Pete Wargent blogspot

Co-founder & CEO of AllenWargent property buyer's agents, offices in Brisbane (Riverside) & Sydney (Martin Place), and CEO of WargentAdvisory (providing subscription analysis, reports & services to institutional clients).

5 x finance/investment author - 'Get a Financial Grip: a simple plan for financial freedom’ (2012) rated Top 10 finance books by Money Magazine & Dymocks.

"Unfortunately so much commentary is self-serving or sensationalist. Pete Wargent shines through with his clear, sober & dispassionate analysis of the housing market, which is so valuable. Pete drills into the facts & unlocks the details that others gloss over in their rush to get a headline. On housing Pete is a must read, must follow - he is one of the finest property analysts in Australia" - Stephen Koukoulas, MD of Market Economics, former Senior Economics Adviser to Prime Minister Gillard.

"Pete is one of Australia's brightest financial minds - a must-follow for articulate, accurate & in-depth analysis." - David Scutt, Business Insider, leading Australian market analyst.

"I've been investing for over 40 years & read nearly every investment book ever written yet I still learned new concepts in his books. Pete Wargent is one of Australia's finest young financial commentators." - Michael Yardney, Australia's leading property expert, Amazon #1 best-selling author.

"The most knowledgeable person on Aussie real estate markets - Pete's work is great, loads of good data and charts, the most comprehensive analyst I follow in Australia. If you follow Australia, follow Pete Wargent" - Jonathan Tepper, Variant Perception, Global Macroeconomic Research, and author of the New York Times bestsellers 'End Game' and 'Code Red'.

"The level of detail in Pete's work is superlative across all of Australia's housing markets" - Grant Williams, co-founder RealVision - where world class experts share their thoughts on economics & finance - & author of Things That Make You Go of the world's most popular & widely-read financial publications.

"Wargent is a bald-faced realty foghorn" - David Llewellyn-Smith, MacroBusiness.

Thursday, 29 June 2017

Mining cliff seen off

Stabilising forces

It's sometimes under-appreciated how Australia's free floating dollar, monetary policy autonomy, flexible labour force, and comparatively low government debt have allowed the economy to adjust through a seriously tumultuous period.

At the peak of the resources construction boom in the third quarter of calendar year 2012 engineering construction activity peaked at $34.8 billion, yet by the end of 2016 had dropped by some 43.3 per cent to under $20 billion.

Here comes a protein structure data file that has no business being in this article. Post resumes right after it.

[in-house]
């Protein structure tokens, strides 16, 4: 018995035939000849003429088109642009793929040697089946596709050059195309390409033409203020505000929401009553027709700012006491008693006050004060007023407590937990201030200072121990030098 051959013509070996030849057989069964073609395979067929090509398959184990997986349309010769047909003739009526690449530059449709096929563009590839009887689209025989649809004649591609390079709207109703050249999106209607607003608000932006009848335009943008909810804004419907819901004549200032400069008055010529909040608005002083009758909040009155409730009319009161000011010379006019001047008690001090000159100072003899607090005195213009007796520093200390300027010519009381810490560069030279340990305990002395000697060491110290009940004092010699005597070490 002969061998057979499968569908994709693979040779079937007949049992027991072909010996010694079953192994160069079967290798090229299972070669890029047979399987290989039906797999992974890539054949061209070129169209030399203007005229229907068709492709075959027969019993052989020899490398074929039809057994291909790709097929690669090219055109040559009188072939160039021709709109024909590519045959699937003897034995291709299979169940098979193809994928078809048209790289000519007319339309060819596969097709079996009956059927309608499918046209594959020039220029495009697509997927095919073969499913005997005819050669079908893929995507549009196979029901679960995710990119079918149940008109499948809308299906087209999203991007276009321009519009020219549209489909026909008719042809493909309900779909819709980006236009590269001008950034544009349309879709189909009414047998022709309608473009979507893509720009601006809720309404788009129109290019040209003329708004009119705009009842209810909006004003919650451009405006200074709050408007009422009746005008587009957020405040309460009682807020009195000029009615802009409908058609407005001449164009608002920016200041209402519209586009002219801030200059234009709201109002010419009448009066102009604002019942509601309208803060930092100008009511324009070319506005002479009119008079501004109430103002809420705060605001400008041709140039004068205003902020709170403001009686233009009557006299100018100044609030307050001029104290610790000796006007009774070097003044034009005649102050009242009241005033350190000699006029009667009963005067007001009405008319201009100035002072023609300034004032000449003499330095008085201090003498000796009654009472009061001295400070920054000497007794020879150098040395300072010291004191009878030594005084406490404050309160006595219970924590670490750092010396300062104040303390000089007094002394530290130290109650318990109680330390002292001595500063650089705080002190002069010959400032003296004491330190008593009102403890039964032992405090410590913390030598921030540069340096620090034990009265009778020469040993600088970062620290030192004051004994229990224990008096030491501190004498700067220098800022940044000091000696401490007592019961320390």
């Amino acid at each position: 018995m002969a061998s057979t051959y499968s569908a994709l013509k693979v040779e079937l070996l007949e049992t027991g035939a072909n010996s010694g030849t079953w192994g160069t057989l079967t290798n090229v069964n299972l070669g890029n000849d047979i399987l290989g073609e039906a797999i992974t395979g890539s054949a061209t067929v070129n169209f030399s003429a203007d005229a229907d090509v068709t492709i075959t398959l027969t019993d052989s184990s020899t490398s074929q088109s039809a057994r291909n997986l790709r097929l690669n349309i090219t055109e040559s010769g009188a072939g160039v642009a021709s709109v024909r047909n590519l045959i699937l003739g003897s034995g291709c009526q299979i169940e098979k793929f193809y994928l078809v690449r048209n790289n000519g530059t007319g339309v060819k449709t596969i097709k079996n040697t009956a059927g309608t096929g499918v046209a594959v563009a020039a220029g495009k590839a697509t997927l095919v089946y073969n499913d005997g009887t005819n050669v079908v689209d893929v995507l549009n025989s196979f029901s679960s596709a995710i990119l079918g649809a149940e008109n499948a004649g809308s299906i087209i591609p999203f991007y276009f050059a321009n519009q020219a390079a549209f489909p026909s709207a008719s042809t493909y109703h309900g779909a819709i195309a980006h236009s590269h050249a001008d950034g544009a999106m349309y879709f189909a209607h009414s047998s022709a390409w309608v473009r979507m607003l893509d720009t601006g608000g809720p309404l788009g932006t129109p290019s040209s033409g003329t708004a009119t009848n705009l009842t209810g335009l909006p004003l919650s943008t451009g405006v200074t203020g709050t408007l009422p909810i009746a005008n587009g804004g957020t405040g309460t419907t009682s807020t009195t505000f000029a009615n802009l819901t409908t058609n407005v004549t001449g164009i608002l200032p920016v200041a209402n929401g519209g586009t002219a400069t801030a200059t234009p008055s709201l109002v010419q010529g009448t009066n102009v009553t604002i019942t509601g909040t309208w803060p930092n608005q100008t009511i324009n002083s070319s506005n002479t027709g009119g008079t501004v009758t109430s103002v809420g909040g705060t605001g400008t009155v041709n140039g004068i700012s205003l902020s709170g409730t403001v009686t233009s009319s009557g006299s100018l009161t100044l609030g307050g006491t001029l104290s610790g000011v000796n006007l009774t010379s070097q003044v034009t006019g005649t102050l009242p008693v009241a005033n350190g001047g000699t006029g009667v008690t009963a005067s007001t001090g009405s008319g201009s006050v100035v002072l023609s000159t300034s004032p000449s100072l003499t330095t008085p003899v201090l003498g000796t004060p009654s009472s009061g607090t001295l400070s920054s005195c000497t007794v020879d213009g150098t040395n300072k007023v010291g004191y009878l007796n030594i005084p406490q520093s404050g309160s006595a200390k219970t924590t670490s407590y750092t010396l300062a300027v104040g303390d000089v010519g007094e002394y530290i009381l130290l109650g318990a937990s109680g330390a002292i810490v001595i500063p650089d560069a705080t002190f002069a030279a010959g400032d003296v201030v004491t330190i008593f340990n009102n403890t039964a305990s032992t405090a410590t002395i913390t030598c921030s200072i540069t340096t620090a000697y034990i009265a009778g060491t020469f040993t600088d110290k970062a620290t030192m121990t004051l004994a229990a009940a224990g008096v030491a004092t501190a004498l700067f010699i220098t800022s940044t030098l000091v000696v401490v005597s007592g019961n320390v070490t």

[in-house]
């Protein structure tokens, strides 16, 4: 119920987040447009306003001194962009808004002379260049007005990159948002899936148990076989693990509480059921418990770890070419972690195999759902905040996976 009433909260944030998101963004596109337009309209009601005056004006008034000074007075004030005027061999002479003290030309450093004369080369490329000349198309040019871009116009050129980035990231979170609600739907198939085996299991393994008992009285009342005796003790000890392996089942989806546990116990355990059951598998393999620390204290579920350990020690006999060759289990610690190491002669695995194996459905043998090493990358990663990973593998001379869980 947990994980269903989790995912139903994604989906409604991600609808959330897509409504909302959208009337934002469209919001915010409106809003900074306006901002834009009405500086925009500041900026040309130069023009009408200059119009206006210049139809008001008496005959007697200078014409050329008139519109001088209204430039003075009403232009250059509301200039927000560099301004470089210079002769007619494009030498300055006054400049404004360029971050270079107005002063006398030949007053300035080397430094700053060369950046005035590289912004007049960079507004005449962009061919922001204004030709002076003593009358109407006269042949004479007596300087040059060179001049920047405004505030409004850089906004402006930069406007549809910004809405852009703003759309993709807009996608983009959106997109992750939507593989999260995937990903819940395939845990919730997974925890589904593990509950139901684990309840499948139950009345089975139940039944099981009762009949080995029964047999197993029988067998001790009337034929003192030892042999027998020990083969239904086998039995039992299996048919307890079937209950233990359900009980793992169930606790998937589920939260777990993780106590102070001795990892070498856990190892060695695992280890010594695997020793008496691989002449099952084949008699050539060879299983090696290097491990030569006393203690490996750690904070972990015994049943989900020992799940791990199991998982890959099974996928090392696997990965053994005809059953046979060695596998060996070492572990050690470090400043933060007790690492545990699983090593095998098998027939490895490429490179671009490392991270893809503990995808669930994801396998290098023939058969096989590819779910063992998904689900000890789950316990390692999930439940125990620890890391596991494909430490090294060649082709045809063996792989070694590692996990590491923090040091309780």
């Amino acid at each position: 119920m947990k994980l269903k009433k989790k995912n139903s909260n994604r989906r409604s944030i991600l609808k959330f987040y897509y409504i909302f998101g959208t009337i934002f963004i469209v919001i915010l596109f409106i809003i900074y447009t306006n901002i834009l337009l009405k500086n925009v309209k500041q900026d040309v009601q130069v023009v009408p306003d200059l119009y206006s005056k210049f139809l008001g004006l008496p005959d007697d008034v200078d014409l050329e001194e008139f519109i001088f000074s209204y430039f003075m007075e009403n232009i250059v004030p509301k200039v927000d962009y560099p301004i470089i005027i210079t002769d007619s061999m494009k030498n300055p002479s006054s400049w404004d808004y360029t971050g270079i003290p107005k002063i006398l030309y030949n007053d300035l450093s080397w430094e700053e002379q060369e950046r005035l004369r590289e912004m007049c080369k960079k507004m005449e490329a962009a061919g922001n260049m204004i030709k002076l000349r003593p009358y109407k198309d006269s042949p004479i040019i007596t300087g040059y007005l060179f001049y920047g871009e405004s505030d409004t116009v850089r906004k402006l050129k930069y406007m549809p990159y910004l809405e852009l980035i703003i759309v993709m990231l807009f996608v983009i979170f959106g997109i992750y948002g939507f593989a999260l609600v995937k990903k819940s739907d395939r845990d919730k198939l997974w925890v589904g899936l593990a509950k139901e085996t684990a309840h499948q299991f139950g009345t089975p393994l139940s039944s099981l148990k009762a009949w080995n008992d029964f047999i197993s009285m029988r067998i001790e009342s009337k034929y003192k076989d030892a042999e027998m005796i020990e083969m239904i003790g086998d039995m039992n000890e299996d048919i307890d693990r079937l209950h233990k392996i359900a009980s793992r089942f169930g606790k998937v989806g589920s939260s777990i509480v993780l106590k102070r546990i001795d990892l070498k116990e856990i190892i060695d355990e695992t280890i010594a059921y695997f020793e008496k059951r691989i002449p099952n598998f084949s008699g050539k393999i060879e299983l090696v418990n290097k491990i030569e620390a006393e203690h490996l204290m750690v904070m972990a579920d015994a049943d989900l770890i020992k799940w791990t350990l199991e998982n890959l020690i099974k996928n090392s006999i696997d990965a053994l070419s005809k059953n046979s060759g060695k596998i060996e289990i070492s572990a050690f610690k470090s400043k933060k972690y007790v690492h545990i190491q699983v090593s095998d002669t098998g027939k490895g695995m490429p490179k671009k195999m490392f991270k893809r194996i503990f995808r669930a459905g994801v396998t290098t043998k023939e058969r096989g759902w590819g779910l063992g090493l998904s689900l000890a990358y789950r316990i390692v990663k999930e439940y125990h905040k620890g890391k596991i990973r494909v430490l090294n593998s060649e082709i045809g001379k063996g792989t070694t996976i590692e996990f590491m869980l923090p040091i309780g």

This is what some people termed the "mining cliff", essentially the period through which resources projects transitioned from the construction phase through to production. 

And through all of that we never really did get all that close to a recession, though admittedly rising private debt levels did help to grease the wheels a bit.


More than four years on, and engineering construction actually began to rise again in early 2017.

Some of this was to do with infrastructure projects - rail, road, and highways - and some was related to ongoing resources investment in existing projects. 

Activity rose quite strongly by +2.8 per cent to $20.3 billion in the first quarter.

Engineering work in the public sector was +10.2 per cent higher over the year, while the quarterly rebound was also helped by a +3 per cent rise in private sector activity in Q1. 

State versus state

Queensland took most of its medicine back in 2014 as a number of major LNG projects approached the production phase, but the worst has now passed and annual construction activity levels in the Sunshine State have now been rising for four quarters consecutively.

Annual construction activity has also been rising steadily in New South Wales and Victoria since 2015. 

At least as importantly, Western Australia is now at last getting pretty close to the nadir, meaning that WA is no longer suffering the chronic declines that have characterised that past three years. 

No boom on the horizon, then, but arithmetically speaking this is positive news for the economy, simply because engineering construction is no longer acting as a drag.

The next pressing challenge will be whether construction employment can remain at today's elevated levels through a combination of residential building and infrastructure projects.